Retail investors have missed out on the record rally in U.S equity markets because they don't want to risk losing their money again as financial institutions are seen as "too big to jail," James Bianco, president of Bianco Research, told CNBC on Wednesday.
"It's very clear in the statistics that mutual fund flows to ETF flows, that there have been consistent outflows over the past years, they have not participated at all," Bianco said on CNBC Europe's "Squawk Box".
To be fair, equity mutual funds have seen significant inflows this year, but nothing compared to the outflows since the financial crisis in 2008. From the start of the year until early March, $59 billion has flowed into equity mutual funds compared to an outflow of $416 billion from 2008 to 2013.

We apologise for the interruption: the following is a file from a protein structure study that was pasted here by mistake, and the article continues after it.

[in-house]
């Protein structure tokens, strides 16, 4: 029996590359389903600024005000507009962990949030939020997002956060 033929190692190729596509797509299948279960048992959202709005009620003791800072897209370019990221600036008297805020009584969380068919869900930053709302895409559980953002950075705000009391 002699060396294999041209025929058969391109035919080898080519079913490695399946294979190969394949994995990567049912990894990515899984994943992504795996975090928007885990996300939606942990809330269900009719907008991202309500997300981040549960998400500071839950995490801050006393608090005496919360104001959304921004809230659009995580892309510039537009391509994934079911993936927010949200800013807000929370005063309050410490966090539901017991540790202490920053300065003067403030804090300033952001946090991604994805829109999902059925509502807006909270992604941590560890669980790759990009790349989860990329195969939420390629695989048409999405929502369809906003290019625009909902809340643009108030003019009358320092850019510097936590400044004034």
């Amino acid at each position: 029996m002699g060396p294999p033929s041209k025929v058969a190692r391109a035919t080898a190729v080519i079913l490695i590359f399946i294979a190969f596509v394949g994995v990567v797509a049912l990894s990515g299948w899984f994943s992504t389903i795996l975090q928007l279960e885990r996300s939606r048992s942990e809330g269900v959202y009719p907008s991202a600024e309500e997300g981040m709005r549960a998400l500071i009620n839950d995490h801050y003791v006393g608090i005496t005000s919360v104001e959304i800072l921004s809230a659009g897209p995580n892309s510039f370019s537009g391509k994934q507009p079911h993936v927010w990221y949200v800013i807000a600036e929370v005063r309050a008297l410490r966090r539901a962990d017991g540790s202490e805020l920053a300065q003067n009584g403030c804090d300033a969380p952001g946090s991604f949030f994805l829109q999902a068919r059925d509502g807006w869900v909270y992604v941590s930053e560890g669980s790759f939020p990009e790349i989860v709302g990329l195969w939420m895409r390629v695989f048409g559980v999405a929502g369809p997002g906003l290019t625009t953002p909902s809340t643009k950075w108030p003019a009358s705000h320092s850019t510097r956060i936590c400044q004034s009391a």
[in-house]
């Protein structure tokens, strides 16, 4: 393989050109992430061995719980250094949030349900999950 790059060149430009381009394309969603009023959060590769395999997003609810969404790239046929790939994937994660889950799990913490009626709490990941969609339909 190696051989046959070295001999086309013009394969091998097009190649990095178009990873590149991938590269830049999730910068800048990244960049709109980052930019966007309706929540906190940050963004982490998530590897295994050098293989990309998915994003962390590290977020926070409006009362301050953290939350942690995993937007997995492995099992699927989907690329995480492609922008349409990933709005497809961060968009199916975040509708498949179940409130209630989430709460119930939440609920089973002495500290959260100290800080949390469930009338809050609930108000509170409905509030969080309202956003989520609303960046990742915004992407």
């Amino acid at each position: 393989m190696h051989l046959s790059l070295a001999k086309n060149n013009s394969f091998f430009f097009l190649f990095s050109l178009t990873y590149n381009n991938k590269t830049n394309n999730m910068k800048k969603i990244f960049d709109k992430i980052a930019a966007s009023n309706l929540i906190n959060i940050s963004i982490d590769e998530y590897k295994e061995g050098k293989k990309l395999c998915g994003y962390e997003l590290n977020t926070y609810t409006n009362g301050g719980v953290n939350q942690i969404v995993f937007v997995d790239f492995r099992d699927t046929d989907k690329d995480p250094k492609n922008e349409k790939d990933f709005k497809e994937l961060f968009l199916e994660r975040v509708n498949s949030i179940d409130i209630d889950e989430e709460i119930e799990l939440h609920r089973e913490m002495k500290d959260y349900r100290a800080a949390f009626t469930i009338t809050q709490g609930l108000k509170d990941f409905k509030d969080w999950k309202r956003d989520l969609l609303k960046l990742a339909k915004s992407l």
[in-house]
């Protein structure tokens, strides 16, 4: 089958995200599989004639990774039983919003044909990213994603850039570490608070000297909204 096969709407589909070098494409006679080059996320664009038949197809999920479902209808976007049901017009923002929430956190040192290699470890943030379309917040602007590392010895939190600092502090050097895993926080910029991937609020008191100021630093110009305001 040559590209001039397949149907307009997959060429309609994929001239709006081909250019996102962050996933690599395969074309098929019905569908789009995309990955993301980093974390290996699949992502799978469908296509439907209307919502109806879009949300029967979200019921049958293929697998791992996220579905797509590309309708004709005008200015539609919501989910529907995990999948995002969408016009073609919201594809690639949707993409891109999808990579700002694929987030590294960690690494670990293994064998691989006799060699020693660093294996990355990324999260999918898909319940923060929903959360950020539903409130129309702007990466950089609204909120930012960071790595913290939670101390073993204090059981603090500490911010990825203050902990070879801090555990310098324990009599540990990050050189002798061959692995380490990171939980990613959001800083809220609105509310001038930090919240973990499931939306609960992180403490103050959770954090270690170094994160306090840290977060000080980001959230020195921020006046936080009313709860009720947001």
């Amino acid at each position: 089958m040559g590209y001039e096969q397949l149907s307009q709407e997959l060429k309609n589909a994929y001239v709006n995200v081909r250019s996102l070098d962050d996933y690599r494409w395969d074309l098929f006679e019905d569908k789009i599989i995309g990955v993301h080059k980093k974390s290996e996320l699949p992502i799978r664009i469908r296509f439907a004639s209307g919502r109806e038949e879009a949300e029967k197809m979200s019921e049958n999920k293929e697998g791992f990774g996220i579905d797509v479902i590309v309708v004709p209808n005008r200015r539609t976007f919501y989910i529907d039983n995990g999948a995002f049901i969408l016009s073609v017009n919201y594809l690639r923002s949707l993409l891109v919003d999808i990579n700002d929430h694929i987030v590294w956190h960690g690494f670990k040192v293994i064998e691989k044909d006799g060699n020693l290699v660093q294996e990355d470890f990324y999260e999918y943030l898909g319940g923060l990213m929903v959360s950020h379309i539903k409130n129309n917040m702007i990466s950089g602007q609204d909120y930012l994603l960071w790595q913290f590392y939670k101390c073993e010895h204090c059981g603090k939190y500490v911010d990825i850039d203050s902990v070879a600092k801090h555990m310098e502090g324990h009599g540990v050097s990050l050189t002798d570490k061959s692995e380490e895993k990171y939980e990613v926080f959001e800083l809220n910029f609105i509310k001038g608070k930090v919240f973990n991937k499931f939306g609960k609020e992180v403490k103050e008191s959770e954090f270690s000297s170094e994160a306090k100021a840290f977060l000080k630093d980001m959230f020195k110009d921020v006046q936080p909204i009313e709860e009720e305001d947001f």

(Read More: Are Mutual Fund Investors Really 'Dumb Money'?)
Bianco told CNBC that investors were missing out on the multi-year highs seen in the Dow, S&P and Nasdaq indexes over the past months as they feared the "unfairness" of losing their money and seeing large financial institutions bailed out, despite the VIX (volatility index) at its lowest point in almost six years.
"This is the biggest thing that has held people back – It's not that the market is hard or expensive, it's because it's unfair," Bianco said.
"I've been very skeptical about the wave of cash [entering equity markets]. The biggest thing that is holding people back is that the big players either win or get bailed out and you lose and have to pay for the bailout," Bianco added.
Two weeks ago the U.S. Attorney General Eric holder said that there were some financial institutions that were "too big to jail."